In social media, the moment of traction could also be called the "best time to share on Google+ or other social sites." The best time for you may not be the best time for your fellow content generators. (The credit for this master tip goes to Christopher Penn who first shared his observation on search signals in Google+ and on his blog Awaken Your Superhero.)

If you look at Google+ shares, you'll notice a unique URL that's important to note because Google has begun to force Google+ and profile integration between all Google products, including search, onto users.

Here's an example of a typical Google+ URL:


The stand out part of this URL outside of the normal variables is the 13-digit number within the URL that appears to be a UNIX time stamp. It's a UNIX timestamp with an extra three digits: Those extra digits are dubbed microtimes.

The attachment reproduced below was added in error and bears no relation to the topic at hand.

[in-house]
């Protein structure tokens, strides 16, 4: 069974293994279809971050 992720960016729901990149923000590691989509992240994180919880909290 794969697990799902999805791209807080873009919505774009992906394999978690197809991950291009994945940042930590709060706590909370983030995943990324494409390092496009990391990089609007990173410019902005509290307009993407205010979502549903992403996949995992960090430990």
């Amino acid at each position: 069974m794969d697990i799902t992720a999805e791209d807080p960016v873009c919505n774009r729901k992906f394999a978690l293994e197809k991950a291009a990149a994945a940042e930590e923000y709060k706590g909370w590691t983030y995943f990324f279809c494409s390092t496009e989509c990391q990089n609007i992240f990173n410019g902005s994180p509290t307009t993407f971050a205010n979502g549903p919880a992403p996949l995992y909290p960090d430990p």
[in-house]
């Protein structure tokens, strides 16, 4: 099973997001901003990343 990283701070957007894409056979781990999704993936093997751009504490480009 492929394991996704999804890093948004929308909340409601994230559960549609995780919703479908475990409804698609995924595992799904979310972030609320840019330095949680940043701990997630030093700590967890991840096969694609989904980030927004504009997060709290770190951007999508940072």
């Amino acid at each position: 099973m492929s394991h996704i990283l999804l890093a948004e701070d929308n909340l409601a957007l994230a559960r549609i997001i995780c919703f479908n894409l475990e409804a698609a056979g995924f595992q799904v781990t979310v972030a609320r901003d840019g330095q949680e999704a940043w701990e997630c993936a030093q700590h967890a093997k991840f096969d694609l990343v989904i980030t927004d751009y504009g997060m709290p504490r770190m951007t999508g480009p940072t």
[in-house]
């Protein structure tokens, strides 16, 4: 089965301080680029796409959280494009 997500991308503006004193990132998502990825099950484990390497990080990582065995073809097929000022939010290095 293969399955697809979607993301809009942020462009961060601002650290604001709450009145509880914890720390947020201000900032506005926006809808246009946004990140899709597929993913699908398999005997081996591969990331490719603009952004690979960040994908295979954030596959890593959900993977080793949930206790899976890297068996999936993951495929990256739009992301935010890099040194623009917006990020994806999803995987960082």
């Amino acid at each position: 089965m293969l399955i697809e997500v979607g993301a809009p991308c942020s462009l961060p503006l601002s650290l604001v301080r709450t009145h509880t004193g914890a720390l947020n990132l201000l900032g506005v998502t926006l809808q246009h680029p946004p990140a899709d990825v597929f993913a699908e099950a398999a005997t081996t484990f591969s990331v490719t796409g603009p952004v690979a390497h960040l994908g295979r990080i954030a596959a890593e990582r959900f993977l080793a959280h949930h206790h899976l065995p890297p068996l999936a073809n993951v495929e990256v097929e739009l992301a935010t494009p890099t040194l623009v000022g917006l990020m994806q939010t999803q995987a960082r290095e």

These time stamps are unique and change every time the URL is clicked. That's huge news for analytics tracking. If you're a Google+ user, you may have already experienced its analytics tool Ripples, which seems to visualize this data flow — you can track the velocity of the link itself and watch it become popular (or not) in real time.

If you've been collecting your metrics data in spreadsheets, you can see how having data this accurate will create traction arcs (a kind of visual of how well your content is gaining traction) you can graph inside your spreadsheets for your own content. These arcs, in turn, tell you not the best time to share in general, but the best time to share for you, which is much more useful. If you pay closer attention, you can also tell what kind of content works best for your audience and discover other useful data.